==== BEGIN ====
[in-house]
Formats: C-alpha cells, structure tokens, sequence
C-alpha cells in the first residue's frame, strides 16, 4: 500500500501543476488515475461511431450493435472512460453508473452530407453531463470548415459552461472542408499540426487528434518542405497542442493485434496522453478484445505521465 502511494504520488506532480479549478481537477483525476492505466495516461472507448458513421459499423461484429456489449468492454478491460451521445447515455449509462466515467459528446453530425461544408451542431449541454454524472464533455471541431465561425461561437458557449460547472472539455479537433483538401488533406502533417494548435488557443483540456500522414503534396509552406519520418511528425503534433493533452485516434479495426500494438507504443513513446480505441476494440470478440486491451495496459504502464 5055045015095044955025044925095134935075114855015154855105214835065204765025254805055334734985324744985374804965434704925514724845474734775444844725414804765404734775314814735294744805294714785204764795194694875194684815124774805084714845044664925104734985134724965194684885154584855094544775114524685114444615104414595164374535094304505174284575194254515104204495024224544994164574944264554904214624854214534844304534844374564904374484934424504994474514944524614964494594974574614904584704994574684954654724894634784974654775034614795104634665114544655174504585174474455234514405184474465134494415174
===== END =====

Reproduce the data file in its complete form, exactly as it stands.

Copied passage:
[in-house]
Formats: C-alpha cells, structure tokens, sequence
C-alpha cells in the first residue's frame, strides 16, 4: 500500500501543476488515475461511431450493435472512460453508473452530407453531463470548415459552461472542408499540426487528434518542405497542442493485434496522453478484445505521465 502511494504520488506532480479549478481537477483525476492505466495516461472507448458513421459499423461484429456489449468492454478491460451521445447515455449509462466515467459528446453530425461544408451542431449541454454524472464533455471541431465561425461561437458557449460547472472539455479537433483538401488533406502533417494548435488557443483540456500522414503534396509552406519520418511528425503534433493533452485516434479495426500494438507504443513513446480505441476494440470478440486491451495496459504502464 5055045015095044955025044925095134935075114855015154855105214835065204765025254805055334734985324744985374804965434704925514724845474734775444844725414804765404734775314814735294744805294714785204764795194694875194684815124774805084714845044664925104734985134724965194684885154584855094544775114524685114444615104414595164374535094304505174284575194254515104204495024224544994164574944264554904214624854214534844304534844374564904374484934424504994474514944524614964494594974574614904584704994574684954654724894634784974654775034614795104634665114544655174504585174474455234514405184474465134494415174